Varicella-zoster virus infections. Biology, natural history, treatment, and prevention

S. E. Straus, J. M. Ostrove, G. Inchauspe, J. M. Felser, A. Freifeld, K. D. Croen, M. H. Sawyer

Research output: Contribution to journalArticlepeer-review

311 Scopus citations


During the last 10 years, there have been major advances in the understanding of varicella-zoster virus and the diseases it causes. The molecular biology of the virus is being unraveled with the aid of new molecular technologies. Varicella, usually a benign manifestation of primary infection, and zoster, a result of reactivation of latent virus, can cause considerable morbidity in patients with immune impairment. Antiviral drugs, especially acyclovir, ameliorate severe infections but still have little role in the treatment of most normal patients with varicella or zoster. Varicella can be prevented when necessary by patient isolation and passive prophylaxis with varicella-zoster immune globulin. An experimental live vaccine also prevents varicella, but problems regarding its virulence for immunosuppressed patients and the durability of the protective response are still being addressed.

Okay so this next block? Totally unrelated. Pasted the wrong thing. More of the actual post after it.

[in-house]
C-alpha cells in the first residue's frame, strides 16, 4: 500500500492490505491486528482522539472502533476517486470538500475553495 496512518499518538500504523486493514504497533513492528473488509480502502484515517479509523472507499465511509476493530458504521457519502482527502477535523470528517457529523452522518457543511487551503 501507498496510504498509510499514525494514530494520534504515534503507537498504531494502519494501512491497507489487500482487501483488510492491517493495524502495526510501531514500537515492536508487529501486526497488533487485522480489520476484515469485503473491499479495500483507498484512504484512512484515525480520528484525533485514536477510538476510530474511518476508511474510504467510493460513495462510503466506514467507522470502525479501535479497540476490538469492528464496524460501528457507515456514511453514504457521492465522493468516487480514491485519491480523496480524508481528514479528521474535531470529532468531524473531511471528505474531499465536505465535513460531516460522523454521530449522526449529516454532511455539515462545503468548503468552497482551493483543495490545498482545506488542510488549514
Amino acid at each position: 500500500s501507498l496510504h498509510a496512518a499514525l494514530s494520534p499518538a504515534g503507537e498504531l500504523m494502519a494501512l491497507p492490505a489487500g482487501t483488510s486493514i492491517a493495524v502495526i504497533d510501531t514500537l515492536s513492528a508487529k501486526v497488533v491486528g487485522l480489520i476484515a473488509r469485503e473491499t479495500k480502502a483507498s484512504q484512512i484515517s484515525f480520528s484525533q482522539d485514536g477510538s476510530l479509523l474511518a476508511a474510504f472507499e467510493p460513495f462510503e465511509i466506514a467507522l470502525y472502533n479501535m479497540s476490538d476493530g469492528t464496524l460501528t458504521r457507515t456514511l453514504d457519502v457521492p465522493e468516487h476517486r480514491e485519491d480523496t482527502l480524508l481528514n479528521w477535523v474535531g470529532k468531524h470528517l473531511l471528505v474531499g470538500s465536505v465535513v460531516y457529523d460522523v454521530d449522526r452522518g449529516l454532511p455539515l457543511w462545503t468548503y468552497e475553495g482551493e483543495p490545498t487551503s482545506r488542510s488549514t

Original languageEnglish (US)
Pages (from-to)221-237
Number of pages17
JournalAnnals of internal medicine
Issue number2
StatePublished - 1988
Externally publishedYes

ASJC Scopus subject areas

  • Internal Medicine


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